Reviewing John Carpenter’s Apocalypse Trilogy Part 2: ‘Prince of Darkness’ (1987)

Fear Flashback is continuing to celebrate the launch of ScreenAge Wasteland with a tour of John Carpenter’s Apocalypse Trilogy. Up this week is the Satan-in-a-jar classic, Prince of Darkness.


“I have a message for you. And you’re not going to like it.”

This is almost a great movie. Almost.

I like John Carpenter movies. For me the best will always be The Thing and Big Trouble in Little China, but I’ve got soft spots for Escape From New York, Halloween and The Fog as well, and I’ve owned copies of those films since VHS. I like Prince of Darkness and At the Mouths of Madness, but I didn’t buy them for a long time and watching Prince again I remembered why – they’re ambitious, interesting films that seem to come apart at the seams as they go along. As if Carpenter didn’t have quite enough time or money to give them the polish that they really deserve.

Which is too bad, because Prince of Darkness has one of the most interesting and disturbing representations of evil in film history.


I remember I was disappointed when I first saw it. After Starman and Big Trouble in Little China, Prince of Darkness was billed as a “return to horror” for Carpenter. I hadn’t liked Christine that much, but The Thing loomed in the background of every discussion of the man’s horror work and that film is a freaking masterpiece. So yes, I went in with heavy expectations and, as often seems the case when you lay that burden on a film, it failed to live up.

In fact, that sense of disappointment was so deep that I actively avoided watching it again for the longest time. I’ve seen a lot of Carpenter’s movies multiple times – most of them in the double digits – but I’ve somehow only seen Prince of Darkness maybe two or three times since it was first released. On the plus side that means that I’m less familiar with it, and more likely to be open to re-assessing it.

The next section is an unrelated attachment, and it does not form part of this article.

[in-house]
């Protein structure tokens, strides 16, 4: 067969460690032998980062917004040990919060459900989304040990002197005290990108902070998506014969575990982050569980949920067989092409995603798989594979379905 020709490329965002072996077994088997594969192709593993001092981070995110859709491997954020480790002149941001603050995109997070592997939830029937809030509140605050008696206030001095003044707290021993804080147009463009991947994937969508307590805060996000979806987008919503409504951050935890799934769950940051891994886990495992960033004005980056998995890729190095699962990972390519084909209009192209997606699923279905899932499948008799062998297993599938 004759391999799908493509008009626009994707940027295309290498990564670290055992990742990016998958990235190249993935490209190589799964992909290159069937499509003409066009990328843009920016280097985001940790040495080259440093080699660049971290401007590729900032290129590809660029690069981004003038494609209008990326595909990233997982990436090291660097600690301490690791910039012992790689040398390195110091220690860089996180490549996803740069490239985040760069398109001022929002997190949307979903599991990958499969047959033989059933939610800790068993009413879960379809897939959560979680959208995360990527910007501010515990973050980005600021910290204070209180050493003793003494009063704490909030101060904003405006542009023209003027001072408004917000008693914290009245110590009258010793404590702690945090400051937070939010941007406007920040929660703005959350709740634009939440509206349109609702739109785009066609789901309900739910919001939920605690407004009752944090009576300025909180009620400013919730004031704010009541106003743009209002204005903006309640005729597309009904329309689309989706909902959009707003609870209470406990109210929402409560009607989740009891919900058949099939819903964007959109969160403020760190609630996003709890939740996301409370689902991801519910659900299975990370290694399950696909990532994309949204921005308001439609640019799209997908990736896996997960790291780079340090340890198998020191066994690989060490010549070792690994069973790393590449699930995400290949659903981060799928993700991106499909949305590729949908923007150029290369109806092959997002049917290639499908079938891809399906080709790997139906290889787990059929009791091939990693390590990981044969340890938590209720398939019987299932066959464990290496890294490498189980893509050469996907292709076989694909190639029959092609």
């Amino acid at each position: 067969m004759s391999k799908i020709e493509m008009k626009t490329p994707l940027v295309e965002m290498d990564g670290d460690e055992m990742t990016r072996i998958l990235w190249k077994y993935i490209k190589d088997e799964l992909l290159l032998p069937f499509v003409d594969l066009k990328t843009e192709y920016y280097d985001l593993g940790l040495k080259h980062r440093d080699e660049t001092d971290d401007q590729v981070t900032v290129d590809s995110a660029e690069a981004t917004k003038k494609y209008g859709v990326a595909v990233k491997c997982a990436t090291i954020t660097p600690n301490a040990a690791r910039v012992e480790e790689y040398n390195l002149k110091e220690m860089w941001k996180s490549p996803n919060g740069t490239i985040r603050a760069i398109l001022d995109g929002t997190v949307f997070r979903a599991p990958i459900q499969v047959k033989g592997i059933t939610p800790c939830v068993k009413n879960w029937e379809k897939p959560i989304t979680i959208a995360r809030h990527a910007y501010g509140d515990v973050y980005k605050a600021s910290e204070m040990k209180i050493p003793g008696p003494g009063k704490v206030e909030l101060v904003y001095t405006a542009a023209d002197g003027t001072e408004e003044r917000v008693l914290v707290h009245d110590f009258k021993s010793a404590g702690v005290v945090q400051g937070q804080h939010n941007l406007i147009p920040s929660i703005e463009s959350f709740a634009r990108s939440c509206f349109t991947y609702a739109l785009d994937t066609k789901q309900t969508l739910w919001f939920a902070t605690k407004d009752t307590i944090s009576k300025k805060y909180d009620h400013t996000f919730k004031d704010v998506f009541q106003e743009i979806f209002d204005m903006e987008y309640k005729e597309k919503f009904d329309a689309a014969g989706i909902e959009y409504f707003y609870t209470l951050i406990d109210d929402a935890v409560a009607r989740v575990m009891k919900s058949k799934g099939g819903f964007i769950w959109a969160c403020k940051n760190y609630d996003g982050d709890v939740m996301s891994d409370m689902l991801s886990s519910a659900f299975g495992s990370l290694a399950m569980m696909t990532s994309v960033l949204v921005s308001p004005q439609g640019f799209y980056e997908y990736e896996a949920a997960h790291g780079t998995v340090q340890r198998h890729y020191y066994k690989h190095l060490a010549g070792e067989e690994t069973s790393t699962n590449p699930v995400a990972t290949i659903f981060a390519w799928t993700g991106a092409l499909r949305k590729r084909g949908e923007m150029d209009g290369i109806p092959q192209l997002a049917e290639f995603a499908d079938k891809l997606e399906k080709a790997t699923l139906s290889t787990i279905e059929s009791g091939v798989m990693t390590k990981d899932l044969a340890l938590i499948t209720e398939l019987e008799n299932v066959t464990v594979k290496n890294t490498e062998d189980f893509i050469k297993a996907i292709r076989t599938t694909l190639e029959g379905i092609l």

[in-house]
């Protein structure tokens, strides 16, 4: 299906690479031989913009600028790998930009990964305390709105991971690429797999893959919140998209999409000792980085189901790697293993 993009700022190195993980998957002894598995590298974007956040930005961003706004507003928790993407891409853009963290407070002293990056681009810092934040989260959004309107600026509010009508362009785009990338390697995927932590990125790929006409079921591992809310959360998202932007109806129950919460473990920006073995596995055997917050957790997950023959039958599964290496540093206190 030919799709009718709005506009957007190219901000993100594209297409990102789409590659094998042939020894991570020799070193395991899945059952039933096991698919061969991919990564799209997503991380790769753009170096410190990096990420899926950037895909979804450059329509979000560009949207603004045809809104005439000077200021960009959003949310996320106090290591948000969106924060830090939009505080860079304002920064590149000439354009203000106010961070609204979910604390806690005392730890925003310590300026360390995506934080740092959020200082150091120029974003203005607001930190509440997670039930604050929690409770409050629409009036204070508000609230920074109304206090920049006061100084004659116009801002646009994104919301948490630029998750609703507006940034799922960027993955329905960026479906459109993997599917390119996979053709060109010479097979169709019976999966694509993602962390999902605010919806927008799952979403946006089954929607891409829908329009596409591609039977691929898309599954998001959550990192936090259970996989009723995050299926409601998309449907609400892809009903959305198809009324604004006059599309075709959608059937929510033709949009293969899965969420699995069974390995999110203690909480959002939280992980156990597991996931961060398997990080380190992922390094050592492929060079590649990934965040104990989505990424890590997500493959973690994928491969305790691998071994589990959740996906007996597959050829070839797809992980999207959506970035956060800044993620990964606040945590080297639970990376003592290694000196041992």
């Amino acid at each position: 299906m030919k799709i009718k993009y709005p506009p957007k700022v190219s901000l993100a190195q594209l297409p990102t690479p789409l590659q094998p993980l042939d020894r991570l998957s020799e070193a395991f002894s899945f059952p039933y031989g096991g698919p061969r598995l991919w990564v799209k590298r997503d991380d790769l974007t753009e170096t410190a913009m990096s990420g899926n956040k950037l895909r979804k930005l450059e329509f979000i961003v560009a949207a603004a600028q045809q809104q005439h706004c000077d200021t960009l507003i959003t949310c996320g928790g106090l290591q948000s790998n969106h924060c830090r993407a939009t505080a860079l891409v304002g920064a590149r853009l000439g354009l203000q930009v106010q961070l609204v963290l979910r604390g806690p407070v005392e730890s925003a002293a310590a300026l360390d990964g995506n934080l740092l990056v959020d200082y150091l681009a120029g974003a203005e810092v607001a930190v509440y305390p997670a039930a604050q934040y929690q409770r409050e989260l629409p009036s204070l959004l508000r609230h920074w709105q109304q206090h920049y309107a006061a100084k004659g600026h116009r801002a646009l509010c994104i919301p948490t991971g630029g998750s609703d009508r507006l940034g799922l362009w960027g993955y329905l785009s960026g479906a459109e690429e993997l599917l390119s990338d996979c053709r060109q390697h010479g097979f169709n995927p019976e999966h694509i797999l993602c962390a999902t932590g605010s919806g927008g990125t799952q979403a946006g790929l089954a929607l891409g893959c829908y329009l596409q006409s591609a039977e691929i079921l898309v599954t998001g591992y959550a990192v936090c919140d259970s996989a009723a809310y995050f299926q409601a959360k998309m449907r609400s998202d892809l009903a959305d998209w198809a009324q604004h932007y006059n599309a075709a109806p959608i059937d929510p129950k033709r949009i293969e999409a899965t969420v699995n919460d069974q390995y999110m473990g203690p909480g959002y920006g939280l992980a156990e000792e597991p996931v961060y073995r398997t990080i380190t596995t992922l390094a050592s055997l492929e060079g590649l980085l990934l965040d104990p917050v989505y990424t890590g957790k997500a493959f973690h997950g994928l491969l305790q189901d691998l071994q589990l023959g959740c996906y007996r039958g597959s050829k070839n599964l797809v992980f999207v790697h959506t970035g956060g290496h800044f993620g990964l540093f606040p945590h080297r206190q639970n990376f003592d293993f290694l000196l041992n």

The Medium
I bought this film on the iTunes service in 2011 and have somehow not gotten around to trading up. It’s a passable enough copy – though not HD – and was clear enough on my computer screen. I’ll be looking to pick up the Shout Factory Blu-ray sometime soon, however. I’m keen on hearing some of the commentary and going through the rest of the extras.

The Movie
The basic setup: A priest (Donald Pleasance) requests the help of a professor of physics (Victor Wong) and his students in the study of a strange container in the basement of an old church. The container is ancient and full of a swirling, luminescent green liquid.

EEEeeeevil green liquid.


I kid, but it’s true.

Carpenter wrote the film under the pseudonym of Martin Quatermass and that, plus a reference to a Kneale University, are nods to the great British screenwriter Nigel Kneale. There are echoes in Prince of Darkness of some of Kneale’s work, particularly The Stone Tape – a 1972 BBC broadcast about a group of scientists investigating a ‘haunted’ Victorian mansion – and Quatermass and the Pit (AKA 5 Million Years to Earth), with its unearthly influence from a time before man.